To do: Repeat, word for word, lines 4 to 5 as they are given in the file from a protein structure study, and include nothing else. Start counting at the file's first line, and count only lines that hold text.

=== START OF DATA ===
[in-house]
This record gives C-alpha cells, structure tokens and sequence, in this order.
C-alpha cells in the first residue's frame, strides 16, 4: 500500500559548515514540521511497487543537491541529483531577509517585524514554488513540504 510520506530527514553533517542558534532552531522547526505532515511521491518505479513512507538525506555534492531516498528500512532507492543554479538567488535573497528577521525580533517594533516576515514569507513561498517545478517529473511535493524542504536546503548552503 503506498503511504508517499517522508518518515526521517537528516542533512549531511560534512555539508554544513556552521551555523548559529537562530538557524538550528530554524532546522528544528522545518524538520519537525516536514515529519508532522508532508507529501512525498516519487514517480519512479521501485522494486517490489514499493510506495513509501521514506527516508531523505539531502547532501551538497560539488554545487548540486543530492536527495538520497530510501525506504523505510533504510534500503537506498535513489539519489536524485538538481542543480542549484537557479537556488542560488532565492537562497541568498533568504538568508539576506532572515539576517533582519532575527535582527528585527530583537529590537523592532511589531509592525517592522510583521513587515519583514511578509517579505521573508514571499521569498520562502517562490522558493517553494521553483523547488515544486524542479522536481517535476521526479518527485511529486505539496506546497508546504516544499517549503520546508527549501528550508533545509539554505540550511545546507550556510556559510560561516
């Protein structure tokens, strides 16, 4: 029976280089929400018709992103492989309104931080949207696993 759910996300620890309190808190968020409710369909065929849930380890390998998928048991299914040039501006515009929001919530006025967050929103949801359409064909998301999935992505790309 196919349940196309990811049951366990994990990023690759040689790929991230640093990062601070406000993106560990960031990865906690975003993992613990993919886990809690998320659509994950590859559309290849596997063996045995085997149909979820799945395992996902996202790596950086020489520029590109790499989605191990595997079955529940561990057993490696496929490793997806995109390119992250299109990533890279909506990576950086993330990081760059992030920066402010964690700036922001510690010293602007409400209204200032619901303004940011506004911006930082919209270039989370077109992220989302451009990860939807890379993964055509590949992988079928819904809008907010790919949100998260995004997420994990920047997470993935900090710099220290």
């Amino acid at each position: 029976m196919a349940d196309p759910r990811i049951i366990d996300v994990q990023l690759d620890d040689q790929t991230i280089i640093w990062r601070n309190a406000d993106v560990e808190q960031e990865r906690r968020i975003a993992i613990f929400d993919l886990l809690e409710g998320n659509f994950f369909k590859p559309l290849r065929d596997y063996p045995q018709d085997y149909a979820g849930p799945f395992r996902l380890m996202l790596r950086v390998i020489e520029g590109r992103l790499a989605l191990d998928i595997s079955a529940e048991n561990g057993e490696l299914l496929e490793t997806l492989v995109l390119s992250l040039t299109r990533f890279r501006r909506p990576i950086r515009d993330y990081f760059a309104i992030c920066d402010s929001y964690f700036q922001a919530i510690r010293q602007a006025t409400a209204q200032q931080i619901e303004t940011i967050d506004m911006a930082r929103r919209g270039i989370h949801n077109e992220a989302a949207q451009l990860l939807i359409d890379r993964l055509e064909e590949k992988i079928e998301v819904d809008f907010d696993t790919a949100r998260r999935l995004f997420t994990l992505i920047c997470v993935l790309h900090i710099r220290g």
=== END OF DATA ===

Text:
């Protein structure tokens, strides 16, 4: 029976280089929400018709992103492989309104931080949207696993 759910996300620890309190808190968020409710369909065929849930380890390998998928048991299914040039501006515009929001919530006025967050929103949801359409064909998301999935992505790309 196919349940196309990811049951366990994990990023690759040689790929991230640093990062601070406000993106560990960031990865906690975003993992613990993919886990809690998320659509994950590859559309290849596997063996045995085997149909979820799945395992996902996202790596950086020489520029590109790499989605191990595997079955529940561990057993490696496929490793997806995109390119992250299109990533890279909506990576950086993330990081760059992030920066402010964690700036922001510690010293602007409400209204200032619901303004940011506004911006930082919209270039989370077109992220989302451009990860939807890379993964055509590949992988079928819904809008907010790919949100998260995004997420994990920047997470993935900090710099220290």
């Amino acid at each position: 029976m196919a349940d196309p759910r990811i049951i366990d996300v994990q990023l690759d620890d040689q790929t991230i280089i640093w990062r601070n309190a406000d993106v560990e808190q960031e990865r906690r968020i975003a993992i613990f929400d993919l886990l809690e409710g998320n659509f994950f369909k590859p559309l290849r065929d596997y063996p045995q018709d085997y149909a979820g849930p799945f395992r996902l380890m996202l790596r950086v390998i020489e520029g590109r992103l790499a989605l191990d998928i595997s079955a529940e048991n561990g057993e490696l299914l496929e490793t997806l492989v995109l390119s992250l040039t299109r990533f890279r501006r909506p990576i950086r515009d993330y990081f760059a309104i992030c920066d402010s929001y964690f700036q922001a919530i510690r010293q602007a006025t409400a209204q200032q931080i619901e303004t940011i967050d506004m911006a930082r929103r919209g270039i989370h949801n077109e992220a989302a949207q451009l990860l939807i359409d890379r993964l055509e064909e590949k992988i079928e998301v819904d809008f907010d696993t790919a949100r998260r999935l995004f997420t994990l992505i920047c997470v993935l790309h900090i710099r220290g």